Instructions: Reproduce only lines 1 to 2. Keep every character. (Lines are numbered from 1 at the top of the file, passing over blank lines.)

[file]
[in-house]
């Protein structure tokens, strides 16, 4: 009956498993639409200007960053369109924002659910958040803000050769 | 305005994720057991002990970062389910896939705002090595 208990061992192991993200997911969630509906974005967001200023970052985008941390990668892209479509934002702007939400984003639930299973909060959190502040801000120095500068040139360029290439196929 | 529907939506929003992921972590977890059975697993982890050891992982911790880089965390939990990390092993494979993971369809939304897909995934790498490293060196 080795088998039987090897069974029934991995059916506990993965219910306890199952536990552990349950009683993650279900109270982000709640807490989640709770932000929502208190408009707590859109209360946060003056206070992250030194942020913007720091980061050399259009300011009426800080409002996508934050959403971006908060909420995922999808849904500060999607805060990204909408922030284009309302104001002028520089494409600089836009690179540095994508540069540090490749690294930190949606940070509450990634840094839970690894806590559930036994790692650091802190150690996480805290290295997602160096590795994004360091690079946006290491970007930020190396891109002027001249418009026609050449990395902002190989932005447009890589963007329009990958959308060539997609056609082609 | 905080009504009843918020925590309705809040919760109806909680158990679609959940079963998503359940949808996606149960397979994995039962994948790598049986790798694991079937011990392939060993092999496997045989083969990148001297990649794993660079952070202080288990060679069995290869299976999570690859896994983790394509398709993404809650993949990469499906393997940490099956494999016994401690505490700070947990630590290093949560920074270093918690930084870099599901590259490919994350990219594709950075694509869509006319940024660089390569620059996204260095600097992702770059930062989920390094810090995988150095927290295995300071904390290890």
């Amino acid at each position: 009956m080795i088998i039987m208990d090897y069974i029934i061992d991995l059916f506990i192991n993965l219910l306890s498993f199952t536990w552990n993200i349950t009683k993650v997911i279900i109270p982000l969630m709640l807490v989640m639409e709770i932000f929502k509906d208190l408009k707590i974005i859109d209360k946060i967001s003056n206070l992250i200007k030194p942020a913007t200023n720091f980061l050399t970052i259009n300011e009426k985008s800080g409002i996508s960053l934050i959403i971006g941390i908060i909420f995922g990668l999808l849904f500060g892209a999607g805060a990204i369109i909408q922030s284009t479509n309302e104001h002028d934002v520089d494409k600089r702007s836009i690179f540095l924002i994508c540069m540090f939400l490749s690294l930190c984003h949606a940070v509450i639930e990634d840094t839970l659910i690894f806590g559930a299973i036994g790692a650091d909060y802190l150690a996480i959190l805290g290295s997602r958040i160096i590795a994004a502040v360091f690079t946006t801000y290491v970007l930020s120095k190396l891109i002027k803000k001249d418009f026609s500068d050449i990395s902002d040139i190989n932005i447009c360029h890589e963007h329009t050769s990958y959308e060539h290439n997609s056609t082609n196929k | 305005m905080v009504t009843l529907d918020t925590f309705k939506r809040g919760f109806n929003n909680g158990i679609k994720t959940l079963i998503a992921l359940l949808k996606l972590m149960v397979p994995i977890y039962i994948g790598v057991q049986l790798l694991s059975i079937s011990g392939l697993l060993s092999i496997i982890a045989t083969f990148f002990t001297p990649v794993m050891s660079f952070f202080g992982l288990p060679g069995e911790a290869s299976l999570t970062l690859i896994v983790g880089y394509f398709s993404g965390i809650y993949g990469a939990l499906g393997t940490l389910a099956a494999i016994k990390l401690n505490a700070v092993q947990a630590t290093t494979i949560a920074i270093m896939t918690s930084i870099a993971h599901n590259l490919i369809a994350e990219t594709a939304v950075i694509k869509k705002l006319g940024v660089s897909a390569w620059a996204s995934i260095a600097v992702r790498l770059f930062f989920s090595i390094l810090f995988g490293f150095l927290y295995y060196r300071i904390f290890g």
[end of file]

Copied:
[in-house]
């Protein structure tokens, strides 16, 4: 009956498993639409200007960053369109924002659910958040803000050769 | 305005994720057991002990970062389910896939705002090595 208990061992192991993200997911969630509906974005967001200023970052985008941390990668892209479509934002702007939400984003639930299973909060959190502040801000120095500068040139360029290439196929 | 529907939506929003992921972590977890059975697993982890050891992982911790880089965390939990990390092993494979993971369809939304897909995934790498490293060196 080795088998039987090897069974029934991995059916506990993965219910306890199952536990552990349950009683993650279900109270982000709640807490989640709770932000929502208190408009707590859109209360946060003056206070992250030194942020913007720091980061050399259009300011009426800080409002996508934050959403971006908060909420995922999808849904500060999607805060990204909408922030284009309302104001002028520089494409600089836009690179540095994508540069540090490749690294930190949606940070509450990634840094839970690894806590559930036994790692650091802190150690996480805290290295997602160096590795994004360091690079946006290491970007930020190396891109002027001249418009026609050449990395902002190989932005447009890589963007329009990958959308060539997609056609082609 | 905080009504009843918020925590309705809040919760109806909680158990679609959940079963998503359940949808996606149960397979994995039962994948790598049986790798694991079937011990392939060993092999496997045989083969990148001297990649794993660079952070202080288990060679069995290869299976999570690859896994983790394509398709993404809650993949990469499906393997940490099956494999016994401690505490700070947990630590290093949560920074270093918690930084870099599901590259490919994350990219594709950075694509869509006319940024660089390569620059996204260095600097992702770059930062989920390094810090995988150095927290295995300071904390290890």